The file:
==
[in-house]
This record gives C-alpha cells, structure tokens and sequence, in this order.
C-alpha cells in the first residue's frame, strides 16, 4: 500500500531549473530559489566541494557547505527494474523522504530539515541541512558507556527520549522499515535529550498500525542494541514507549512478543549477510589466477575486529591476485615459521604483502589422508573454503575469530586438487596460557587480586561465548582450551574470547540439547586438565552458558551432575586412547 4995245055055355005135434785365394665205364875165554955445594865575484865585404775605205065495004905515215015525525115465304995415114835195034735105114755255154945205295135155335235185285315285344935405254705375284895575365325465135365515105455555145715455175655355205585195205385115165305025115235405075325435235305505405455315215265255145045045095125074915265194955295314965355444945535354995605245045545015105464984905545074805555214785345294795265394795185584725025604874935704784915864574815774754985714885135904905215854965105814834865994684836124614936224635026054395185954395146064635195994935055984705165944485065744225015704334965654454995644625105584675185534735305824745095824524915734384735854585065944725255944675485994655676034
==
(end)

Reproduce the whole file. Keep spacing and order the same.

[in-house]
This record gives C-alpha cells, structure tokens and sequence, in this order.
C-alpha cells in the first residue's frame, strides 16, 4: 500500500531549473530559489566541494557547505527494474523522504530539515541541512558507556527520549522499515535529550498500525542494541514507549512478543549477510589466477575486529591476485615459521604483502589422508573454503575469530586438487596460557587480586561465548582450551574470547540439547586438565552458558551432575586412547 4995245055055355005135434785365394665205364875165554955445594865575484865585404775605205065495004905515215015525525115465304995415114835195034735105114755255154945205295135155335235185285315285344935405254705375284895575365325465135365515105455555145715455175655355205585195205385115165305025115235405075325435235305505405455315215265255145045045095125074915265194955295314965355444945535354995605245045545015105464984905545074805555214785345294795265394795185584725025604874935704784915864574815774754985714885135904905215854965105814834865994684836124614936224635026054395185954395146064635195994935055984705165944485065744225015704334965654454995644625105584675185534735305824745095824524915734384735854585065944725255944675485994655676034